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East Asian professors, program challenge student’s thinking and approach to world

Jasmin Tuazon during her study abroad in Japan

Jasmin Tuazon during her study abroad in Japan

Here is an update from Jasmin Tuazon, a junior Family and Consumer Sciences (FCS) teacher education major and East Asian studies minor:

After a few classes, my minor leans toward a focus on Japanese. 

Although both FCS and East Asian studies seem completely unrelated (which they sort of are), there was no way I could pursue only one. Both are sincere passions of mine, and I hope to spread the love for both subjects to everyone. 

My interest in learning languages has come from many sources. Ever since the mandatory Spanish class from elementary school up to my Spanish electives in middle and high school, I knew that lifelong language learning would be something I would happily pursue. During my middle school years, I had heavy interest in Japanese manga and anime, which only furthered my desire to really grasp new languages. There is always something to be learned about the culture and yourself when learning a new language. 

At first I did not consider life as an Illinois State language student any different than any other Illinois State student. Upon further reflection, I realized that this life comes with a certain thrill of learning a new language that isn’t written with the Roman alphabet! Knowing that I have the ability to connect with others on a deeper level during my travels is such a great accomplishment that I never thought I would achieve as a student. 

Although the classes seem daunting being four credit hours, I have found that if you dedicate time and have a true desire to undertake the challenge, it is easily achievable. The classes have also been a wonderful vehicle to explore cultures and practices outside of the United States. Aside from that, the professors (or senseis ) that I have had the pleasure of learning from have all been dedicated role models who are truly invested in my learning. They have made the classroom an open environment while challenging each student to do better.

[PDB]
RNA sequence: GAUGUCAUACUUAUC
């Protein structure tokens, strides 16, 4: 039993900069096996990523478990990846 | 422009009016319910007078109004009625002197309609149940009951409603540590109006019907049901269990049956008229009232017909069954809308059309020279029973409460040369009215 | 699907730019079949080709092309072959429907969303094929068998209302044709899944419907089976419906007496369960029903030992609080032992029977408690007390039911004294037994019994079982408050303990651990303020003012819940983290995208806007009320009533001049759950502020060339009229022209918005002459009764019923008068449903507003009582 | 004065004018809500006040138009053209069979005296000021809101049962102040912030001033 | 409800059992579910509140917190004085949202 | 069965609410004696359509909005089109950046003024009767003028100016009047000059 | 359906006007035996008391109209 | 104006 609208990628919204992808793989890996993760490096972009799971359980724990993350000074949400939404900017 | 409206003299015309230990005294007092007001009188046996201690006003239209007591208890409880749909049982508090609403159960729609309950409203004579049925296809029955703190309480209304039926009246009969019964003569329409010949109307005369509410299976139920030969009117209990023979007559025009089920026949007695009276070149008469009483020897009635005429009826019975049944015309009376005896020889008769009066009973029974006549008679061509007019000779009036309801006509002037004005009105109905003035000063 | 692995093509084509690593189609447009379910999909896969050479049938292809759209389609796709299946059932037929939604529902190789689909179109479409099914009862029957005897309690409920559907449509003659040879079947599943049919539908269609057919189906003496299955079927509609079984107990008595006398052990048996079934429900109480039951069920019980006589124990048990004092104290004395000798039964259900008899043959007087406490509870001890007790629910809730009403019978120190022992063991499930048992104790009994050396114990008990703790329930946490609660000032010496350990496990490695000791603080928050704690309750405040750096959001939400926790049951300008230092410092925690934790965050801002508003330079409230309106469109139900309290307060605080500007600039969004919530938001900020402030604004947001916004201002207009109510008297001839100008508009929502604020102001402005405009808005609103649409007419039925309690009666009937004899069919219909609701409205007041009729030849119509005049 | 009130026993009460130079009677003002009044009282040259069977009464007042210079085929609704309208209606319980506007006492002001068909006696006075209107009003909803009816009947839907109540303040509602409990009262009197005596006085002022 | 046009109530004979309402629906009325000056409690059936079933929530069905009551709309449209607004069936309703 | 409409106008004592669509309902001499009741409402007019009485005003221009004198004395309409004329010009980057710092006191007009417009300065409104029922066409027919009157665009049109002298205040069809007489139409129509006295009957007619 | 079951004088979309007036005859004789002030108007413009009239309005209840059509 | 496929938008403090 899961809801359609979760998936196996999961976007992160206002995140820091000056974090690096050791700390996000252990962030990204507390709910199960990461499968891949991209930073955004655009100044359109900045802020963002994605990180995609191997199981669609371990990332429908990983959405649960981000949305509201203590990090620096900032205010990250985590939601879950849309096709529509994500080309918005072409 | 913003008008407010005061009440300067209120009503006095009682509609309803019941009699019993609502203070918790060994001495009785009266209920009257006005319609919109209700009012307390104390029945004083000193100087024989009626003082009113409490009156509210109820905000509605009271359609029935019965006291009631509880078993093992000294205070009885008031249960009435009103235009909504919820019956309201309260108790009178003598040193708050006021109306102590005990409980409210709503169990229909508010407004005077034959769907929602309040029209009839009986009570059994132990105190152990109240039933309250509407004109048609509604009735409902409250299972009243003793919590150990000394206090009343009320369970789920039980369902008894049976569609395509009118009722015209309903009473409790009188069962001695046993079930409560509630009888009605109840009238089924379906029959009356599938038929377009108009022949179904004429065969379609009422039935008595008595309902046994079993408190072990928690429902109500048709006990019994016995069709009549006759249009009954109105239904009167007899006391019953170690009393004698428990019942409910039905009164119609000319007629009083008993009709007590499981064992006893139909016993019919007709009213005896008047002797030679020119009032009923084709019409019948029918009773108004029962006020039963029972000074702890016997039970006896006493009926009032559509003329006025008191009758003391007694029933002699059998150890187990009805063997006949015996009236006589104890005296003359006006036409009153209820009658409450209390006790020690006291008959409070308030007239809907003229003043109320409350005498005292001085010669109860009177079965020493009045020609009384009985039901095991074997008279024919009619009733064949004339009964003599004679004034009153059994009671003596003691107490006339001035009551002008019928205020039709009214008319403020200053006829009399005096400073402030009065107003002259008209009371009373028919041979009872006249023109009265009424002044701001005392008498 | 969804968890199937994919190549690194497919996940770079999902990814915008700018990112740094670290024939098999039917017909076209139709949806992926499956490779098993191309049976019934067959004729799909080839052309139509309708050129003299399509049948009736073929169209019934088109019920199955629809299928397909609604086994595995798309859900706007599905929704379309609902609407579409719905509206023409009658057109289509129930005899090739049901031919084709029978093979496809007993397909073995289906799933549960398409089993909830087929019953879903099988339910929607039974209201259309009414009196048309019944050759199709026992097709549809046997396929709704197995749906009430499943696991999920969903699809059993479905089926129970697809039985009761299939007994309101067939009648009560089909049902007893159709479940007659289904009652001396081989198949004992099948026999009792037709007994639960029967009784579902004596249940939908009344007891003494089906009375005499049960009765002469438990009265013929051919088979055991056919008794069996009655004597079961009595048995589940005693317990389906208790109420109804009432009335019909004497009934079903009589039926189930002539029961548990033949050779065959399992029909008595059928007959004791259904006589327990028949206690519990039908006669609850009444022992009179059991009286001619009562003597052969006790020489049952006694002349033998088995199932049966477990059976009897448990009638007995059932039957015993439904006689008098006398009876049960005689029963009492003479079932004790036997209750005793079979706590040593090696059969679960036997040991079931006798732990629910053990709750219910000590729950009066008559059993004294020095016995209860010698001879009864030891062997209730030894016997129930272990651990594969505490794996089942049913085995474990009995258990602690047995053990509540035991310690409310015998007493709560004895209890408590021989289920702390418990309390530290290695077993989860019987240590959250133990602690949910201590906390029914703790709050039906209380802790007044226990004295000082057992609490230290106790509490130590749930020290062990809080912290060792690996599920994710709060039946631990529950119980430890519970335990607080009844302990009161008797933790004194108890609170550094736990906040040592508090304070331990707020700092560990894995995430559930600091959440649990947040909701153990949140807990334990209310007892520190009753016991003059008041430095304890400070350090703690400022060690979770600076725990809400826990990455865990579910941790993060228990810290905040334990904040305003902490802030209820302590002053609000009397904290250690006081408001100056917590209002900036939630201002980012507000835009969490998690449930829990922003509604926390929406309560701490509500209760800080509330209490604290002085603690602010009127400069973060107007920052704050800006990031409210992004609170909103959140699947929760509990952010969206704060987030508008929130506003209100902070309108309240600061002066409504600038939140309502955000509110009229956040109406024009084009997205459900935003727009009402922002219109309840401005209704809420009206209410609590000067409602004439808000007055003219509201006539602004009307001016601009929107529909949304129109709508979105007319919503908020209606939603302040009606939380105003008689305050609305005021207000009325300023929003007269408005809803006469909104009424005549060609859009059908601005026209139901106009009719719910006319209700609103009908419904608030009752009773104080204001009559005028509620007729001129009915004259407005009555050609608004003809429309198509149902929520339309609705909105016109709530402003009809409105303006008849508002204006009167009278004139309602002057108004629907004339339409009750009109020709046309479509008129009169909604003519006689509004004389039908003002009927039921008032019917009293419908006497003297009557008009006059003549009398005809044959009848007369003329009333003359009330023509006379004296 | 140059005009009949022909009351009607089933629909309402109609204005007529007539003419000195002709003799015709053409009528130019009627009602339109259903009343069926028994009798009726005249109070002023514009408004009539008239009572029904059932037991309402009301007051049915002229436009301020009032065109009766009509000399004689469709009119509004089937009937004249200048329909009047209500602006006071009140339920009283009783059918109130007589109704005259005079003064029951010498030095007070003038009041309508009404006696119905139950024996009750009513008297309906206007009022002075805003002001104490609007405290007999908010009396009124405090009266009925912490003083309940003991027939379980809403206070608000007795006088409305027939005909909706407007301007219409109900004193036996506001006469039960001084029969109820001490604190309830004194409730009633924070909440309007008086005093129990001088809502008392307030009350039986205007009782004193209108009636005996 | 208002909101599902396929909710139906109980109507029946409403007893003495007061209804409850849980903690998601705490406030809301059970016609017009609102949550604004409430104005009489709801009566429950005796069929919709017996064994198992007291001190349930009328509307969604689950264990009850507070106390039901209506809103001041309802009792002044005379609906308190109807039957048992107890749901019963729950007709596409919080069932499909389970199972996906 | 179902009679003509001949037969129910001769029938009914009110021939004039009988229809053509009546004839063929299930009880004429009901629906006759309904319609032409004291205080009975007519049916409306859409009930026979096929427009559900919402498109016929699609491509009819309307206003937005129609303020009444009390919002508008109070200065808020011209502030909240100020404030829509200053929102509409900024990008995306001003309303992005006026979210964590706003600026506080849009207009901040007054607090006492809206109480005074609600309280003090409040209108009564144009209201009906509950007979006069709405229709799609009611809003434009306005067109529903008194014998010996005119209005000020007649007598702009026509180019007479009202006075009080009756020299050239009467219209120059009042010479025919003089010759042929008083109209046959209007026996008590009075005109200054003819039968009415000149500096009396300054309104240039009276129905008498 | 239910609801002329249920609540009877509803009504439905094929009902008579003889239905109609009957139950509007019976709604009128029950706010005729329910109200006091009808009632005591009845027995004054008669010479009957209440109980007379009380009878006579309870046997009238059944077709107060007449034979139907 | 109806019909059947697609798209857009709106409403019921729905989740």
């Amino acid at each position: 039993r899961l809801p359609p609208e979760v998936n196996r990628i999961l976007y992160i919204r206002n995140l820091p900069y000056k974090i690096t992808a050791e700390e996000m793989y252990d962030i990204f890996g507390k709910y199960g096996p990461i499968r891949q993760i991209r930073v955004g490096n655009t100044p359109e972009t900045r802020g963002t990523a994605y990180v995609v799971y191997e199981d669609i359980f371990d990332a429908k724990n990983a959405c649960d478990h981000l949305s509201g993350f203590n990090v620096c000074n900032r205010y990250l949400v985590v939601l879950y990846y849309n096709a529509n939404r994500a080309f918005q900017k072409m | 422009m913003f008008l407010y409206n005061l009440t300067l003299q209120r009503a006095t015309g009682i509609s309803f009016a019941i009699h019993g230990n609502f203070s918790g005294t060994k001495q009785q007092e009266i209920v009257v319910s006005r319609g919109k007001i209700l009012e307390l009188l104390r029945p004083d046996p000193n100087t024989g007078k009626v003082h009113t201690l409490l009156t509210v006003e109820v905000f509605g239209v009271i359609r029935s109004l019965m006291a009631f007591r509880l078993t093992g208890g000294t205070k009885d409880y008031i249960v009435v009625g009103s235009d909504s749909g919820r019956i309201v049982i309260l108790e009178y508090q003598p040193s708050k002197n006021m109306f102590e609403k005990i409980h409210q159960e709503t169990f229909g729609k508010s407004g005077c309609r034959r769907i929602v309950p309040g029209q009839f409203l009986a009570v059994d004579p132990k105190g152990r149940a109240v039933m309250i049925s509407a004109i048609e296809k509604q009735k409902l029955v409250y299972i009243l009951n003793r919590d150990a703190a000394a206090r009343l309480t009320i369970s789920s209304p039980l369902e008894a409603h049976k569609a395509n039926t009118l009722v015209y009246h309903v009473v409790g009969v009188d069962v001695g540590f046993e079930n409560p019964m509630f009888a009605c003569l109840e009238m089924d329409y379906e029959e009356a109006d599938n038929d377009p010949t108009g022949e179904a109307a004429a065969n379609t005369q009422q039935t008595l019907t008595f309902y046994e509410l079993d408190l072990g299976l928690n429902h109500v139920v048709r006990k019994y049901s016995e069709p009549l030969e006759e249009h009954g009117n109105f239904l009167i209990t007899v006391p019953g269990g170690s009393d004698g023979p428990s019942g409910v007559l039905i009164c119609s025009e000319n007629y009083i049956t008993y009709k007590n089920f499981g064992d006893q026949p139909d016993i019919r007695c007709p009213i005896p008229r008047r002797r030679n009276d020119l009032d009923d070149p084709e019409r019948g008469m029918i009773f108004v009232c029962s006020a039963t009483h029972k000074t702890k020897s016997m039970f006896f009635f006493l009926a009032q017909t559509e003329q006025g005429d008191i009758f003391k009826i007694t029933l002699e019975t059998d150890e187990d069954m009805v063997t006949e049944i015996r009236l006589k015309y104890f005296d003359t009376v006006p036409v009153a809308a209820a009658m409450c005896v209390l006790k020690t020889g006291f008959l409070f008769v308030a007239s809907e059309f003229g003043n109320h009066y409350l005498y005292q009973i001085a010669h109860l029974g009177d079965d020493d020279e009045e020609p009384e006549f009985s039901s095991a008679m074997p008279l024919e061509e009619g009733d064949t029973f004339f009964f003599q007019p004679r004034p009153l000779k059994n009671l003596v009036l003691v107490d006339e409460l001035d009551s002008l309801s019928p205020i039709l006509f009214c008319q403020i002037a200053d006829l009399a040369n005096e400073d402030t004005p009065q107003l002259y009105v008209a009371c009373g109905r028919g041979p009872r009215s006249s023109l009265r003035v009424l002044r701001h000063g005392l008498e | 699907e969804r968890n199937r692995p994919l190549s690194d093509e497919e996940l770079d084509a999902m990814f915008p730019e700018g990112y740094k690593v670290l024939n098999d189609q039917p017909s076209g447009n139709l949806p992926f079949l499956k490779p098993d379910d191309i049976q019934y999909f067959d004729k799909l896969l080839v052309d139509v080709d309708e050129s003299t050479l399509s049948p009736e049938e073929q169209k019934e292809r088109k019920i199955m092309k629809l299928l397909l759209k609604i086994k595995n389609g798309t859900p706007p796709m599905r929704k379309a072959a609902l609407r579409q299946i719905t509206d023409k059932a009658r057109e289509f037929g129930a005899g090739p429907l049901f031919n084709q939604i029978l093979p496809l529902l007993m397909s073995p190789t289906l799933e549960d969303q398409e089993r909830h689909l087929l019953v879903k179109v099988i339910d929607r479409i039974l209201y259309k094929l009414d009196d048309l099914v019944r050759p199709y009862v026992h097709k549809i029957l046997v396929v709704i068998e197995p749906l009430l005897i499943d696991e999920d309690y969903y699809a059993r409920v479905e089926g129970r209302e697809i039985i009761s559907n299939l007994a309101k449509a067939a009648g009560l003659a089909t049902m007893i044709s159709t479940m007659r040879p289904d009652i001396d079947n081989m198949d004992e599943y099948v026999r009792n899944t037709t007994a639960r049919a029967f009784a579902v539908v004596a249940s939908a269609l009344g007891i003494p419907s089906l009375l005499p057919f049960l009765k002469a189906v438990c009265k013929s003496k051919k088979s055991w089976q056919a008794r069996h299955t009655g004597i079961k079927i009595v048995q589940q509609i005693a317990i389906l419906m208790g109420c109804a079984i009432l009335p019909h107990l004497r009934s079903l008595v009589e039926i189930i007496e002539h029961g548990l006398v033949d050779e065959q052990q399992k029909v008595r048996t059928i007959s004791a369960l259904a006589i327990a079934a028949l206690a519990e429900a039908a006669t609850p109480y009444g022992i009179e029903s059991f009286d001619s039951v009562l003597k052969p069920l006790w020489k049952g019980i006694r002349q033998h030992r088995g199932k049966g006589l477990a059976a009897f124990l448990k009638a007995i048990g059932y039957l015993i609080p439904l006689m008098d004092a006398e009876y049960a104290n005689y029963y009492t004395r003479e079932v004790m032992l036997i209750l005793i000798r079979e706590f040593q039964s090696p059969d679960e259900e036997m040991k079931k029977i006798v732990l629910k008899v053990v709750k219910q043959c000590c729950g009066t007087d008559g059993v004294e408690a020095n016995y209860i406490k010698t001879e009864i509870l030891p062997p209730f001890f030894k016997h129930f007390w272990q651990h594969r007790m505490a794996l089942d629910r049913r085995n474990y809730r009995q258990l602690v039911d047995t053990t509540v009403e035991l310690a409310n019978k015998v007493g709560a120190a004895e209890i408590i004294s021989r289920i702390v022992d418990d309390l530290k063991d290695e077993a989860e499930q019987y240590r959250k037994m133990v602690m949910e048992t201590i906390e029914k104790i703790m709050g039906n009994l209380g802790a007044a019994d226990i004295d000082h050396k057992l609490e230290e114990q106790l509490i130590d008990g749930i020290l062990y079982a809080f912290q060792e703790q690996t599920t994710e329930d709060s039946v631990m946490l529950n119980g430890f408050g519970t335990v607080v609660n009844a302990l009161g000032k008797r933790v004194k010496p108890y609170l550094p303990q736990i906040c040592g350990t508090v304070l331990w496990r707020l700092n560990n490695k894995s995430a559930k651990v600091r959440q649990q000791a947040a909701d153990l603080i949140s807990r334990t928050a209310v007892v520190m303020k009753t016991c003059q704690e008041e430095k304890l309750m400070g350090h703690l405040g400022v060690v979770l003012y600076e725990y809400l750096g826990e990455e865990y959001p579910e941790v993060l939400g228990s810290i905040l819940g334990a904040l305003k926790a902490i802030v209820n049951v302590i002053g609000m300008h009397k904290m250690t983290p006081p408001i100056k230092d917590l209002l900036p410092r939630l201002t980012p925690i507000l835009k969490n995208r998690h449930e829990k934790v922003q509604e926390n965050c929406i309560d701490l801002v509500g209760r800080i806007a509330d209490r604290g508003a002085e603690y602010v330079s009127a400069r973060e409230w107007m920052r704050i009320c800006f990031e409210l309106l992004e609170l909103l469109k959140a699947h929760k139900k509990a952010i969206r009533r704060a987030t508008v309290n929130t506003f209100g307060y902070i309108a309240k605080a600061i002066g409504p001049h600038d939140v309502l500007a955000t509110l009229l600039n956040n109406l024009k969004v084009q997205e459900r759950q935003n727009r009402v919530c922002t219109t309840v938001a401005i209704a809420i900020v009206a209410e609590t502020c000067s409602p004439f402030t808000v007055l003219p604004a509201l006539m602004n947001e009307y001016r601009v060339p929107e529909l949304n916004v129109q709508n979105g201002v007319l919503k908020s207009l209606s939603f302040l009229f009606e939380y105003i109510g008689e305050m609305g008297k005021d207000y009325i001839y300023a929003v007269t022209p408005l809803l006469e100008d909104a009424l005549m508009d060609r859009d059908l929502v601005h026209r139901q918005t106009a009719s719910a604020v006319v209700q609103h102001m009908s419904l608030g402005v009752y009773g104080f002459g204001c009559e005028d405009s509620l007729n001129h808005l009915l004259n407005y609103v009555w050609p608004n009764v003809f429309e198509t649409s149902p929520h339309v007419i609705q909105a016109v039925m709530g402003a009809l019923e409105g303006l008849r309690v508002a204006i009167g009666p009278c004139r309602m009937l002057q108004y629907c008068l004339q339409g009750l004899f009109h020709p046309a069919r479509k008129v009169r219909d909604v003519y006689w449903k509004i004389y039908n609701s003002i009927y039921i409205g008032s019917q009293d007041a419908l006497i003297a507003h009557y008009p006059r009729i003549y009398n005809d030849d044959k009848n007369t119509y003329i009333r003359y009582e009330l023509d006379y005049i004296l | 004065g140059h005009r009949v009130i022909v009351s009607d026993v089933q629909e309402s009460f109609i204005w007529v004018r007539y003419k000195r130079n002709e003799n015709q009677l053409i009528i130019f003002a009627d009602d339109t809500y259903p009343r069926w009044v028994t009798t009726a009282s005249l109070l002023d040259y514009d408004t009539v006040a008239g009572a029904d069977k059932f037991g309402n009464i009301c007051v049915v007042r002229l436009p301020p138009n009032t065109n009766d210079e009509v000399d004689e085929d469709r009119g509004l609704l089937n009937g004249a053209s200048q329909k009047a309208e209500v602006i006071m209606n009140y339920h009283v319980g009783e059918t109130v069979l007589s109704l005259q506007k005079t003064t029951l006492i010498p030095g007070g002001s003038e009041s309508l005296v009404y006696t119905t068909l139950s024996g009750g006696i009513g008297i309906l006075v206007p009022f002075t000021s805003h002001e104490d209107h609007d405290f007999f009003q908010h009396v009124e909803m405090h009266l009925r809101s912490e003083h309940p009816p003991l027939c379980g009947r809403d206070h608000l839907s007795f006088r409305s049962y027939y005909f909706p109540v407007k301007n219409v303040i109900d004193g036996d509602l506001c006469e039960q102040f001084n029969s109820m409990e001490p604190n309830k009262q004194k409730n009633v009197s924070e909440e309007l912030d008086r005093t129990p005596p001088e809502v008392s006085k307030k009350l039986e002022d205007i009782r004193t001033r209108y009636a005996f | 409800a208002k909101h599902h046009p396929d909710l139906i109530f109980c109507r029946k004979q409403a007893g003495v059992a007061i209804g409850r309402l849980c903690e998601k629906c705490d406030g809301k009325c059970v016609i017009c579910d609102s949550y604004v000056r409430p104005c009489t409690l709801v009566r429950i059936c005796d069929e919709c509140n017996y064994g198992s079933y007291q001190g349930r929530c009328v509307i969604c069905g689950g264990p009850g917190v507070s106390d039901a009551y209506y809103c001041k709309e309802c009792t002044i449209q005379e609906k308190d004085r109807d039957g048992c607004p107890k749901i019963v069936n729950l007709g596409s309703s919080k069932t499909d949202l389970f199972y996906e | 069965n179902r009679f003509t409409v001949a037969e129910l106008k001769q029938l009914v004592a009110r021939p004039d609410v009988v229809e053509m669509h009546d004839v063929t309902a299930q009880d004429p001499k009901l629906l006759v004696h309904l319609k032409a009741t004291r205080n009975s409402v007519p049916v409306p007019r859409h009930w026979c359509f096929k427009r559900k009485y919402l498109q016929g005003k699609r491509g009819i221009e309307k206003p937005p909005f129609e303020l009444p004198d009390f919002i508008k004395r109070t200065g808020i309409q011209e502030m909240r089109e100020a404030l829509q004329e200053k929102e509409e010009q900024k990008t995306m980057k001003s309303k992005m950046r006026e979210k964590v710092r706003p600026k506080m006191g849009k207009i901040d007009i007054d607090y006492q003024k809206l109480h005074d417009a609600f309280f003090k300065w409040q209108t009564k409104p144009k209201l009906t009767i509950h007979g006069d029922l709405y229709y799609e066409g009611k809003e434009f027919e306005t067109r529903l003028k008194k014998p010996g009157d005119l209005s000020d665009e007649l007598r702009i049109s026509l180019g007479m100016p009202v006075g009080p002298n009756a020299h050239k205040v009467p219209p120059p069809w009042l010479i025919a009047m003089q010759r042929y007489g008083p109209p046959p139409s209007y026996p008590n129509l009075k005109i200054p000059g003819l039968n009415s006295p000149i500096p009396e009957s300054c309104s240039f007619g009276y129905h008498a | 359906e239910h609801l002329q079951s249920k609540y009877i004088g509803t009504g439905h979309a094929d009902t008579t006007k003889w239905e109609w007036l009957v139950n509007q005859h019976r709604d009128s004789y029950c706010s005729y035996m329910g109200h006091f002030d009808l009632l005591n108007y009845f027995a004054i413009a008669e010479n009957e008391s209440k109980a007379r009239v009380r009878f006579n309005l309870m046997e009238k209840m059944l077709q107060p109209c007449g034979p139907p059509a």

During the spring 2017 semester, I studied abroad at Kansai Gaidai University in Hirakata, Japan. Some highlights from my experience include taking classes that really challenged my thoughts (and forced me to step away from just making comparisons between Japanese and American culture), meeting other international students who are as dedicated as I am, visiting temples (both major tourist spots and the lesser known ones), watching Guardians of the Galaxy Vol. 2 in Japanese, wearing awesome kimonos, completing a school internship as an English teacher assistant in a middle school, and finally, getting lost in Japan. While I mean letting myself go and truly soak in Japanese culture, I also mean actually getting lost. With no easy modes of communication in Japan, it pushed me to improve my Japanese and get comfortable speaking with locals and to learn more about myself as an individual. 

This summer, I plan to study abroad once more at the Hokkaido University of Education. 

After I graduate, I hope to find a position as an FCS teacher, but I am open to all possibilities, wherever they may take me. No matter where I end up, I know that I will eventually find myself roaming the mysteries of Japan again.

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